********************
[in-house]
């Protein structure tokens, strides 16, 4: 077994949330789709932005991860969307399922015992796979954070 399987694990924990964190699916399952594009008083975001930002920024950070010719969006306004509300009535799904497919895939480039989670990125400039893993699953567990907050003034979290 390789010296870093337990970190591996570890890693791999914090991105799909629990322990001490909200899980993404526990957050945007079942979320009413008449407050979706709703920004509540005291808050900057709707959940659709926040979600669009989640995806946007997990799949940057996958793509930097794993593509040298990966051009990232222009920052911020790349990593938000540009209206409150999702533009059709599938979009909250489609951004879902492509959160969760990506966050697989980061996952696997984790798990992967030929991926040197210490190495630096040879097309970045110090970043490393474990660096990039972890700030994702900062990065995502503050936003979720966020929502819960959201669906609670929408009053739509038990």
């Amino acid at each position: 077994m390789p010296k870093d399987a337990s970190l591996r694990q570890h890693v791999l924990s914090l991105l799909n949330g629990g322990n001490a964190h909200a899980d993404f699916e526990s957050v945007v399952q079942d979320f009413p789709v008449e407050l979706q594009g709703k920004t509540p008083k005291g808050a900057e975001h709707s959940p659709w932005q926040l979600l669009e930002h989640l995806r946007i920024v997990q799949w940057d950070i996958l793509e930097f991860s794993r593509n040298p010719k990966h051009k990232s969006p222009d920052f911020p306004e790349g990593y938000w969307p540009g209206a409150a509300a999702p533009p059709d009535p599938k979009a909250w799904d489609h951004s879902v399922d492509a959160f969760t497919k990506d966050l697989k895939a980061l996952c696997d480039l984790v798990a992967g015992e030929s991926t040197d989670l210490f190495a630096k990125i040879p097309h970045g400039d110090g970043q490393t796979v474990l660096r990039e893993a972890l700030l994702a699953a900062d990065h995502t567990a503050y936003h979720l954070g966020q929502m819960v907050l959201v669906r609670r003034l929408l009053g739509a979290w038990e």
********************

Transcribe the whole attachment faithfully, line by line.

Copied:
[in-house]
């Protein structure tokens, strides 16, 4: 077994949330789709932005991860969307399922015992796979954070 399987694990924990964190699916399952594009008083975001930002920024950070010719969006306004509300009535799904497919895939480039989670990125400039893993699953567990907050003034979290 390789010296870093337990970190591996570890890693791999914090991105799909629990322990001490909200899980993404526990957050945007079942979320009413008449407050979706709703920004509540005291808050900057709707959940659709926040979600669009989640995806946007997990799949940057996958793509930097794993593509040298990966051009990232222009920052911020790349990593938000540009209206409150999702533009059709599938979009909250489609951004879902492509959160969760990506966050697989980061996952696997984790798990992967030929991926040197210490190495630096040879097309970045110090970043490393474990660096990039972890700030994702900062990065995502503050936003979720966020929502819960959201669906609670929408009053739509038990």
């Amino acid at each position: 077994m390789p010296k870093d399987a337990s970190l591996r694990q570890h890693v791999l924990s914090l991105l799909n949330g629990g322990n001490a964190h909200a899980d993404f699916e526990s957050v945007v399952q079942d979320f009413p789709v008449e407050l979706q594009g709703k920004t509540p008083k005291g808050a900057e975001h709707s959940p659709w932005q926040l979600l669009e930002h989640l995806r946007i920024v997990q799949w940057d950070i996958l793509e930097f991860s794993r593509n040298p010719k990966h051009k990232s969006p222009d920052f911020p306004e790349g990593y938000w969307p540009g209206a409150a509300a999702p533009p059709d009535p599938k979009a909250w799904d489609h951004s879902v399922d492509a959160f969760t497919k990506d966050l697989k895939a980061l996952c696997d480039l984790v798990a992967g015992e030929s991926t040197d989670l210490f190495a630096k990125i040879p097309h970045g400039d110090g970043q490393t796979v474990l660096r990039e893993a972890l700030l994702a699953a900062d990065h995502t567990a503050y936003h979720l954070g966020q929502m819960v907050l959201v669906r609670r003034l929408l009053g739509a979290w038990e």